Mercedes-AMG CEO Michael Schiebe has categorically ruled out a return to V8 power for the Mercedes-AMG C63, as well as a V8 engine for the next E63.
“I don’t like to talk about other manufacturers, but it seems like there are many more performance hybrids coming to the market now. Or at least they’ve been announced,” said Mr Schiebe.
“So I think we were right when we said, let’s go in that direction.”
Talk of new-gen V8-powered C63 and E63 models sprang from a report by US publication Car & Driver, which said a new V8-powered C63 would debut in 2026.
Mercedes-AMG sources familiar with the company’s product development subsequently told German publication Auto Motor und Sport “this is pure nonsense”.
The US report had said both models would have used a twin-turbocharged 4.0-litre plug-in hybrid V8.
Car & Driver reported that, according to senior engineers directly involved in the matter, the C-Class and E-Class need only minor bodywork changes to accommodate the twin-turbo engine, battery, electric motor and auxiliary equipment.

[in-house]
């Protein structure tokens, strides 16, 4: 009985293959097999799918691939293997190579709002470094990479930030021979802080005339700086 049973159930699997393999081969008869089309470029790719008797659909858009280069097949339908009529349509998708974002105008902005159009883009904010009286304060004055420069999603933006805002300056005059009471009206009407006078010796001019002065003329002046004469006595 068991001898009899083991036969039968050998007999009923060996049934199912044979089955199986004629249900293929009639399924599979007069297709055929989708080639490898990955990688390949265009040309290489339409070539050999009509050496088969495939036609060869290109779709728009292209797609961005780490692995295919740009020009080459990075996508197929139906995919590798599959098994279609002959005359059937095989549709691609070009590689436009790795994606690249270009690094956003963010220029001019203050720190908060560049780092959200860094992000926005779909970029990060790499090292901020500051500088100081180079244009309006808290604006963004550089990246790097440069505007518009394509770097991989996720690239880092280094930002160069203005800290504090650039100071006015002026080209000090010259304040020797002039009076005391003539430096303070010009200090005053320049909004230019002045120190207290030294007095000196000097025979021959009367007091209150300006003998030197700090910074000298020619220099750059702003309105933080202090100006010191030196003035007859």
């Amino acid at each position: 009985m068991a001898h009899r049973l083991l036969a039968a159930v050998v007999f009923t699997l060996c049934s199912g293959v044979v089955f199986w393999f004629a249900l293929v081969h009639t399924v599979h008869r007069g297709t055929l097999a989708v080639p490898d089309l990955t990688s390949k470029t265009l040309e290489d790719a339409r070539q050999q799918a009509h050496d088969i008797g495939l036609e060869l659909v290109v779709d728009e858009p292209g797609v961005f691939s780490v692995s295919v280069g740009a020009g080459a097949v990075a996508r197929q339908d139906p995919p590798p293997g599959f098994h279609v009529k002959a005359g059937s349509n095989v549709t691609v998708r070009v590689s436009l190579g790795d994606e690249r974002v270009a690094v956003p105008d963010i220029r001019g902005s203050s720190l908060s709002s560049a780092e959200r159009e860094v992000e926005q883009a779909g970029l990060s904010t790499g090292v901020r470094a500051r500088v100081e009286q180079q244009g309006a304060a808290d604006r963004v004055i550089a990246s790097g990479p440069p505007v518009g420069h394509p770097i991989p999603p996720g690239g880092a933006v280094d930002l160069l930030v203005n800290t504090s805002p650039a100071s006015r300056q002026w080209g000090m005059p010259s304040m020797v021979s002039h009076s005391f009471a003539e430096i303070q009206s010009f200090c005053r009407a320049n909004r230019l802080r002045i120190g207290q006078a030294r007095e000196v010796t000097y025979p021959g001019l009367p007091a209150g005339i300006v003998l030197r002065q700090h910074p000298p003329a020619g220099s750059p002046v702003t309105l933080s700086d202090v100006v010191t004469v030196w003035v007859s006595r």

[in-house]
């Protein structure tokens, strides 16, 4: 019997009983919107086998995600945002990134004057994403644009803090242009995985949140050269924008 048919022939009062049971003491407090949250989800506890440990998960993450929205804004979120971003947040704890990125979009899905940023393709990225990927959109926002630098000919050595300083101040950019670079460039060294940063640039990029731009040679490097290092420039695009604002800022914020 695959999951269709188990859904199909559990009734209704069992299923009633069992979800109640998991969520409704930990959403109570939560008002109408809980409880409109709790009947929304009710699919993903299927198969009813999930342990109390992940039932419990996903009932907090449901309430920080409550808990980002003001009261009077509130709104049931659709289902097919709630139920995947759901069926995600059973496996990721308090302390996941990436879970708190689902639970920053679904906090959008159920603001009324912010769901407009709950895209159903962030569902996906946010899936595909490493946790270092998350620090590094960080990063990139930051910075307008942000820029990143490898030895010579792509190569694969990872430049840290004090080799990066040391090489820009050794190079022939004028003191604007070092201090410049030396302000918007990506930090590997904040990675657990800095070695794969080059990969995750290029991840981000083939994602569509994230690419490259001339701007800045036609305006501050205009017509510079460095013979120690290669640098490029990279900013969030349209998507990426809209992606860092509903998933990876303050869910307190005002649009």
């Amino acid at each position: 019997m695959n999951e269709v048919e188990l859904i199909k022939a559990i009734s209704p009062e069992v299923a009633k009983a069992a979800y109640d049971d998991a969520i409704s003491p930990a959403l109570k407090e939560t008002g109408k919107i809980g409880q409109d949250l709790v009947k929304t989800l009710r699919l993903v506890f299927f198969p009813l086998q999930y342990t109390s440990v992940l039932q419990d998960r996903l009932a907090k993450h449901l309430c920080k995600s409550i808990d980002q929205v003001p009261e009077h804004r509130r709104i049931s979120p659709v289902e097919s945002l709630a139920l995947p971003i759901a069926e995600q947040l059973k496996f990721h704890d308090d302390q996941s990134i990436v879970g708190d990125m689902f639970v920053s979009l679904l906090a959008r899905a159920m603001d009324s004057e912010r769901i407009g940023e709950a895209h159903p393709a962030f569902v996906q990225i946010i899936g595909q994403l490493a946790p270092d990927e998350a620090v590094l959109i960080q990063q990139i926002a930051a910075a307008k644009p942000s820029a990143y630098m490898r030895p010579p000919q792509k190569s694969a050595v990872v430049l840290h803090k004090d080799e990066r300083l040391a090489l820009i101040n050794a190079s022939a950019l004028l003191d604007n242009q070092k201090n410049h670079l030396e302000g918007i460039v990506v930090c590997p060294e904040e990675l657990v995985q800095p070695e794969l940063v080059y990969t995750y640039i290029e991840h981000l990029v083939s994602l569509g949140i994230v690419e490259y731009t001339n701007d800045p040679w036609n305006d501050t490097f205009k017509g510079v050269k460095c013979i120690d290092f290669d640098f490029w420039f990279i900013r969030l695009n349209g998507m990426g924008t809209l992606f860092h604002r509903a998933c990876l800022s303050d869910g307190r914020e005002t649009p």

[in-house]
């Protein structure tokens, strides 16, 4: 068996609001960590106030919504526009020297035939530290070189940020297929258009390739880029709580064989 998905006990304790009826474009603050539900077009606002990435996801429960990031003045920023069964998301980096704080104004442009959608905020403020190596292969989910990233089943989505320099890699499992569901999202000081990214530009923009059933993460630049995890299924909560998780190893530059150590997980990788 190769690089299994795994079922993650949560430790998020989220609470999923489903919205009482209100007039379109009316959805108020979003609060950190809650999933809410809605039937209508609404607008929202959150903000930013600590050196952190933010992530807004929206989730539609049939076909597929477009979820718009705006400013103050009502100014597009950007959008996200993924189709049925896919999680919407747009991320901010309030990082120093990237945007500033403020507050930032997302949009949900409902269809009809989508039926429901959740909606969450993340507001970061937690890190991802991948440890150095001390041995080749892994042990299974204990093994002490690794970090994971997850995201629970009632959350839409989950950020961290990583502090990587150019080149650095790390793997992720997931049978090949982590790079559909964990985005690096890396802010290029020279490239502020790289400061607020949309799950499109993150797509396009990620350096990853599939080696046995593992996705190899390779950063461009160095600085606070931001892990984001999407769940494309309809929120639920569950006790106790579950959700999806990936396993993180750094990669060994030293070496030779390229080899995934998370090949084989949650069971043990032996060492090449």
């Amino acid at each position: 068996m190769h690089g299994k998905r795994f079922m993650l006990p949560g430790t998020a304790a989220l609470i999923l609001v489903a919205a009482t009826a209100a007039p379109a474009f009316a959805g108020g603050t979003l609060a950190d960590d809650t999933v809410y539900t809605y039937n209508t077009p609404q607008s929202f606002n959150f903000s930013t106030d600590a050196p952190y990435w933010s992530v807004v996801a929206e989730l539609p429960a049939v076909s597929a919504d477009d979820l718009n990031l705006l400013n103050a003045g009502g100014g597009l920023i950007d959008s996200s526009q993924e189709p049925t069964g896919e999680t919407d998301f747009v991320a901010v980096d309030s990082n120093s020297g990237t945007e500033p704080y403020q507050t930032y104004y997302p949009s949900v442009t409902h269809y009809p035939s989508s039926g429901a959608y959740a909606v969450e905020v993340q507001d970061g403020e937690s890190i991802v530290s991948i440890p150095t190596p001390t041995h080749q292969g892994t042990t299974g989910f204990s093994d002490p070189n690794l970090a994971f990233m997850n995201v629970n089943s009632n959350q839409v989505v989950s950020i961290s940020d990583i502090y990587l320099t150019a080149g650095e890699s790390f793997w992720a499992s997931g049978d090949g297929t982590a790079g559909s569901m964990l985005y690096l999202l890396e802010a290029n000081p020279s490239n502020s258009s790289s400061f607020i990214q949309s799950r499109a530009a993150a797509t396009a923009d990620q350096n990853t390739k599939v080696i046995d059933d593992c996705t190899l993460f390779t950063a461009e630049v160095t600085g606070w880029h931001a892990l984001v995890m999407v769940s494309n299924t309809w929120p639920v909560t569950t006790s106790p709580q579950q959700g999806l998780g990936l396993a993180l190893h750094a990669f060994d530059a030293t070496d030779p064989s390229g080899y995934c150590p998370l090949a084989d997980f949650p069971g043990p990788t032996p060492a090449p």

Moreover, Car & Driver reported that as the current-generation models are expected to live beyond 2028 and the V8 is reportedly being modified to meet tougher EU7 emissions standards, these V8 super sedans could remain in production well into the next decade.
Mercedes-AMG controversially switched from a twin-turbocharged V8 engine in its last C63 to a 2.0-litre turbocharged plug-in hybrid four-cylinder powertrain in its new C63 S E Performance, due here in the second half of this year.
That’s in stark contrast with the rival BMW M3, which continues to use a twin-turbocharged inline-six, and the Audi RS4/RS5, which uses a twin-turbo V6 and will reportedly continue to do so in its upcoming next generation.
The four-cylinder C63 uses a version of the A45 S’ M139 engine, with outputs bumped up to 350kW and 545Nm. It’s mated with a 150kW/320Nm electric motor and a 6.1kWh battery, with total system outputs swelling to 500kW and 1020Nm.
That’s significantly more powerful than its 375kW/750Nm V8-powered predecessor, but it’s also heavier: at 2165kg, it’s 392kg heavier than before.
The new E63 has yet to be revealed, but will reportedly use a twin-turbocharged six-cylinder plug-in hybrid powertrain – and also be outdone by BMW on cylinder count.
Mercedes-AMG hasn’t abandoned V8s entirely.
The new AMG GT 63 S E Performance, which has just gone on sale in Australia, blends a 4.0-litre twin-turbo V8 engine with an electric motor for total system outputs of 620kW of power and a staggering 1400Nm of torque. This also makes it the most powerful series production car Mercedes-AMG has ever produced.
The recently revealed S63 E Performance has a similar set-up, albeit with less power (590kW) but more torque (1430Nm).
You can also still get a V8 engine, sans electrification, in the AMG G63, new AMG SL 63, and upcoming GT coupe.